Analysis of blood samples from 42 patients diagnosed with Guillain-Barré syndrome (GBS) during the Zika virus outbreak in French Polynesia provides the first evidence that Zika virus might cause GBS, a severe neurological disorder, according to new research published in The Lancet today. Based on the analysis of data from French Polynesia, if 100000 people were infected with Zika virus, 24 would develop GBS.
“This is the first study to look at a large number of patients who developed Guillain-Barré syndrome following Zika virus infection and provide evidence that Zika virus can cause GBS,” says lead author Professor Arnaud Fontanet from the Institut Pasteur, Paris, France. “Most of the patients with GBS reported they had experienced symptoms of Zika virus infection on average 6 days before any neurological symptoms, and all carried Zika virus antibodies.”
In between October 2013 to April 2014, French Polynesia experienced the largest Zika outbreak to be reported at the time. An estimated 32000 patients consulted a doctor about a suspected Zika virus infection, and 42 patients were diagnosed with GBS between November 2013 and February 2014. Zika virus infection is associated with symptoms such as fever, rash, joint and muscle pain and conjunctivitis. The current Zika outbreak in Central and South America was followed by increased reports of cases of microcephaly and GBS, leading the World Health Organisation to declare it a global emergency.
Guillain-Barré syndrome (GBS) is a disorder which affects the immune and nervous systems, and is the leading cause of non-trauma related paralysis. Symptoms develop rapidly and include weakness in the legs and arms, muscle weakness and pain. In about 20-30% of cases, severe GBS can lead to respiratory failure, and about 5% of patients die. GBS is usually triggered by an infection and can sometimes develop following infections of herpes, influenza or dengue virus. Across Europe and North America, GBS affects approximately 1-2 people out of 100000 per year.
The aim of the study was to determine the link between Zika virus infection and GBS. Since French Polynesia is also prone to outbreaks of dengue virus, the researchers also wanted to see whether dengue virus was an additional risk factor for GBS.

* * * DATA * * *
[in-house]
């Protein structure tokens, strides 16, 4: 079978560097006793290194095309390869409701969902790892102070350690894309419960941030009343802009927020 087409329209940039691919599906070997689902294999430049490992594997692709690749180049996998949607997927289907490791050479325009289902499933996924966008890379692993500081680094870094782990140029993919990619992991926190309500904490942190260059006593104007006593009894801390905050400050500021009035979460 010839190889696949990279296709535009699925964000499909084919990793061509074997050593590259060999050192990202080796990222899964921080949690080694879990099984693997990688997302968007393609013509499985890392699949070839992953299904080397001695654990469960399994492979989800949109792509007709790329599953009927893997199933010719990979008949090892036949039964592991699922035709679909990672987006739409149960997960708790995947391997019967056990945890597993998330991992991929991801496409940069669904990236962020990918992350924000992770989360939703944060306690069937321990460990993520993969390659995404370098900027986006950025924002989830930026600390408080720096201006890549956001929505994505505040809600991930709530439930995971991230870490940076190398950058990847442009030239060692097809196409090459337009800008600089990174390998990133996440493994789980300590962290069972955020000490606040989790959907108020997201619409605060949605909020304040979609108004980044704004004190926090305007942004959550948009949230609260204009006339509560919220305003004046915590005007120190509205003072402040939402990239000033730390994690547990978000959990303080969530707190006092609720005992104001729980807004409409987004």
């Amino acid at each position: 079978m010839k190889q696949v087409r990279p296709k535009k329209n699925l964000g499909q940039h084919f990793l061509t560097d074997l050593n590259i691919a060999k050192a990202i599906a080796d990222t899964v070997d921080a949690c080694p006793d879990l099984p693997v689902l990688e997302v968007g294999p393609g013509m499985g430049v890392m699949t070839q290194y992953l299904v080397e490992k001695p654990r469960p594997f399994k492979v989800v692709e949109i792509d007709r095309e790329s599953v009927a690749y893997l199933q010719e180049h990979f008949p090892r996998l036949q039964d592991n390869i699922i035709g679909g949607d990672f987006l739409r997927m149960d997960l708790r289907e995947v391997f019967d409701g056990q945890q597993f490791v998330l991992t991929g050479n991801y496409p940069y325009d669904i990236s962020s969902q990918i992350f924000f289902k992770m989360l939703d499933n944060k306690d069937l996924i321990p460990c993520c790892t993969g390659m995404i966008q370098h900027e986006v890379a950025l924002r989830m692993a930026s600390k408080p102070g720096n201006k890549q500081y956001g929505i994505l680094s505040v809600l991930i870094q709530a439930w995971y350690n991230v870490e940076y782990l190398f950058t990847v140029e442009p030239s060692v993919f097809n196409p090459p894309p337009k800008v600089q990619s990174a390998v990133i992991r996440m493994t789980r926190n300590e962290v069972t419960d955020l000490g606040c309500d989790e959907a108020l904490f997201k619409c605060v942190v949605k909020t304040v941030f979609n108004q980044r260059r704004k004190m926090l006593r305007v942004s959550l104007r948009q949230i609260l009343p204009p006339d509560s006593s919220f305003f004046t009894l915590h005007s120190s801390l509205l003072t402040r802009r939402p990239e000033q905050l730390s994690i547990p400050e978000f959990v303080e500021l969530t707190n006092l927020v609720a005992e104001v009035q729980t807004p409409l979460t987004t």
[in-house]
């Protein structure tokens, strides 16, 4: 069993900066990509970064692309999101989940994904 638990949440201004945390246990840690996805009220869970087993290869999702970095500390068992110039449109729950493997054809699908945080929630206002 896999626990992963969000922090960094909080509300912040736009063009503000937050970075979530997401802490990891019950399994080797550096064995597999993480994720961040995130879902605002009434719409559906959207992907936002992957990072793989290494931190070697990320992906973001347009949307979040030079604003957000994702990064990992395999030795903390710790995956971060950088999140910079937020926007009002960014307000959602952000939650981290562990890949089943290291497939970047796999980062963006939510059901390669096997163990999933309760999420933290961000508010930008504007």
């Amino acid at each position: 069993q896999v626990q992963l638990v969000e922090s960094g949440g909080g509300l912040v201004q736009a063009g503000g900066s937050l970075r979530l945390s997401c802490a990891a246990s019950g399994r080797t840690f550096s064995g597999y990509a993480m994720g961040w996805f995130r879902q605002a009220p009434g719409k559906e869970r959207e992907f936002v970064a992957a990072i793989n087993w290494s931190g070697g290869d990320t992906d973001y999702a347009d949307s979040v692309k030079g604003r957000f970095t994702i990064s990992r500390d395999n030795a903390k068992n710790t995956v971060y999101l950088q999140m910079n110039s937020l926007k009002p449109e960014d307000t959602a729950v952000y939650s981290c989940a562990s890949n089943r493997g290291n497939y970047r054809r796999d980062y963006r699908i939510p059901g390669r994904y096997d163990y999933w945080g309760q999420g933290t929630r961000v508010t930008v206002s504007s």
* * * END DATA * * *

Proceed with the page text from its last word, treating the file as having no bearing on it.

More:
All 42 patients with GBS diagnosed at the Centre Hospitalier de Polynésie Française in Papeete, Tahiti were included in the study. Researchers recruited two control groups. The first control group (CTR 1), matched for age, gender and island of residence, consisted of 98 patients who attended the same hospital but did not have a fever. The second control group (CTR 2) consisted of 70 patients who tested positive for Zika virus infection, but did not develop any of the neurological symptoms associated with GBS. Blood samples were collected from all patients.
Most (88%) of the patients with GBS reported symptoms of Zika virus infection approximately 6 days before the onset of neurological symptoms. While none tested positive for a Zika virus infection once in hospital, blood tests showed that 41 (98%) were carrying Zika virus antibodies, and all (100%) had neutralizing antibodies against Zika virus.
By comparison, only 54 (56%) of the patients without a fever (CTR 1 group) were carrying Zika virus neutralizing antibodies. Most patients with GBS (95.2%) had signs of past dengue virus infection, as did most patients in the two control groups (88.8% in CTL 1; 82.9% in CTL 2). The authors therefore concluded that, in this case, past infection with dengue virus did not increase the risk of GBS among patients infected with Zika virus.
All 42 patients were diagnosed with a type of GBS called ‘acute-motor axonal neuropathy’ (AMAN), but few carried the biological markers typically associated with AMAN, suggesting a previously unknown disease mechanism. The patients in the study generally recovered faster than is usually expected with GBS.
Of the 42 patients with GBS, 16 (38%) were admitted to the hospital’s intensive care unit and 12 (29%) required breathing assistance. On average, patients were hospitalised for 11 days, but those in intensive care remained for longer (51 days). Three months after discharge, 24 (57%) patients were able to walk without assistance. No patients with GBS died.
Based on an attack rate for Zika virus of 66% in French Polynesia, the authors estimate that the risk of Guillain-Barré syndrome in the general population during the outbreak in French Polynesia is 0·24 per 1000 Zika virus infections (or 24 people per 100000 infections).
Professor Fontanet adds: “Although it is unknown whether attack rates of Zika virus epidemics will be as high in affected regions in Latin America than in the Pacific Islands, high numbers of cases of Guillain-Barré syndrome might be expected in the coming months as the result of this association. The results of our study support that Zika virus should be added to the list of infectious pathogens susceptible to cause Guillain-Barré syndrome.”
Writing in a linked Comment, Professor David W Smith, University of Western Australia, Australia says: “A little caution should be taken because the data are still scarce and we do not know whether the current Zika virus is identical to that in previous outbreaks, whether it will behave exactly the same in a different population with a different genetic and immunity background, or whether a cofactor or co-infection is responsible. Suffice to say Zika virus can be added to our list of viruses that can cause Guillain-Barré syndrome, and investigation of these cases should include tests for Zika when there is a possibility of infection by that virus. Whether Zika will be proven to pose a greater threat in causing Guillain-Barré syndrome than its various flavivirus cousins remains to be determined.”
Lancet Clinic: http://www.thelancet.com/clinical/diseases/guillain-barre-syndrome